software industry but in the purchase of a wide variety of services such as insurance,
airline tickets and theater concert tickets. The court also focused on the practical
difficulty of informing every customer of all of the terms contained in an information
license before money changed hands and concluded that a purchaser could prevent
formation of the contract simply by returning the goods.

Case- Hill v. Gateway 2000, Inc., 105 F.3d 1147 (7th Cir. 1997)
Hill (P) ordered a computer from Gateway (D) by phone. The customer service
representative did not read the terms and conditions of the sale. Hill received a box
containing the computer and the terms that would govern the transaction unless Hill
returned the computer within thirty days, including an arbitration clause.
Hill was dissatisfied with the purchase and filed suit in federal court. The district
court refused Gateways request that it honor the arbitration clause, holding that the
record did not support a finding of a valid arbitration agreement, or that Hill had
adequate notice of the arbitration clause. Gateway took an immediate appeal.
1) In order for an arbitration clause to be valid, must the purchaser receive notice of
the clause apart from the terms and conditions of sale included in a box, or must the
clause be otherwise prominent or stand out?
2) Does an allegation that an arbitration clause is part of a scheme to defraud render
that clause unenforceable?
Holding and Rule
1) No. In order for an arbitration clause to be valid, the purchaser need not receive
notice of the clause apart from the terms and conditions of sale included in a box, and
the clause need not be otherwise prominent or stand out.
2) No. An allegation that an arbitration clause is part of a scheme to defraud does not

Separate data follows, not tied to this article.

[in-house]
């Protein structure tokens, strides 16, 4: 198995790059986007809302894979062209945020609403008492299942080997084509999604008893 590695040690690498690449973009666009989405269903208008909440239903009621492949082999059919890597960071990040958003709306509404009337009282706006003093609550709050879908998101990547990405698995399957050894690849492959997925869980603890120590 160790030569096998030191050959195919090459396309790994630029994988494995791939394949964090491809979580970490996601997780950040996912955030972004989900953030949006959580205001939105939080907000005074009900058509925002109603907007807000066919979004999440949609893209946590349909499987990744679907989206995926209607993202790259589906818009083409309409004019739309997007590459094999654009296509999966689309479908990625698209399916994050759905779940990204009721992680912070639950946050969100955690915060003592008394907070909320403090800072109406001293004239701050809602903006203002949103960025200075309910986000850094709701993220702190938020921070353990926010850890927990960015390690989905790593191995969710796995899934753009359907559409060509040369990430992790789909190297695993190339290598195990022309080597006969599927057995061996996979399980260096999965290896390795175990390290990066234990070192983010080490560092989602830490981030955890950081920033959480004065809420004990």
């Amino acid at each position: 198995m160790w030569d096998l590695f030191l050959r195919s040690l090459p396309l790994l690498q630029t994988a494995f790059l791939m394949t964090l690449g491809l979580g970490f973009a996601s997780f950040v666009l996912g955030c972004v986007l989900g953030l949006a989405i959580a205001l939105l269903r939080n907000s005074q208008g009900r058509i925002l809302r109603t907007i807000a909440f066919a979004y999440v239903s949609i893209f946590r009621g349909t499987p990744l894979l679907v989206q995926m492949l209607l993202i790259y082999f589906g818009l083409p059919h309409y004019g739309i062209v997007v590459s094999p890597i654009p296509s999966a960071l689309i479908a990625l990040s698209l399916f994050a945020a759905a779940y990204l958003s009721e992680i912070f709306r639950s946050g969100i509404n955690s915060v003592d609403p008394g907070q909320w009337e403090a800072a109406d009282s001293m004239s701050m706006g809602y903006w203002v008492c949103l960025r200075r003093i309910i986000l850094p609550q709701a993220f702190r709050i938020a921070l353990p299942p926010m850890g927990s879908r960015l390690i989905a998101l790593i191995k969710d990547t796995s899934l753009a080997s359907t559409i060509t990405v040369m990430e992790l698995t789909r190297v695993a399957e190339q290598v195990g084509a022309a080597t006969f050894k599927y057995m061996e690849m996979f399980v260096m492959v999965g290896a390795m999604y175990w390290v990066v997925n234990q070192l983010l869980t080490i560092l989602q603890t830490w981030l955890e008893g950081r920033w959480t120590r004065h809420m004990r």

render that clause unenforceable.
The court held that the enforceability of an arbitration clause is determined on the
same basis as any other contract clause. A contract need not be read to be effective.
The terms included in the box stand or fall together if the terms constitute the
contract between the parties then all must be enforced.
The court held that UCC 2-207(2) only applies where there is a battle of the forms,
and that it did not apply in this case because there was only one form.

In Hill, the court adopted the analysis of ProCD in an action by purchasers of a
computer against the computer manufacturer. At issue was the enforceability of an
arbitration agreement between the parties where the arbitration clause was included in
a set of terms sent to the buyer in the box in which computer was shipped which also
stated that the buyer agreed to accept the terms unless the customer returned the
computer within 30 days. The plaintiffs contended that they had not read the
statement of terms closely enough to discover the agreement to arbitrate before the 30
days expired but the court rejected this, noting that "a contract need not be read to be
effective." As in ProCD, the court approved the enforceability of the "approve or
return" device for setting terms, again relying on the fact that there are "many
commercial transactions in which people pay for products with terms to follow." The
customers should have anticipated that additional significant terms would be included
with the product and, by keeping the product more than 30 days, accepted the
manufacturer's offer and terms.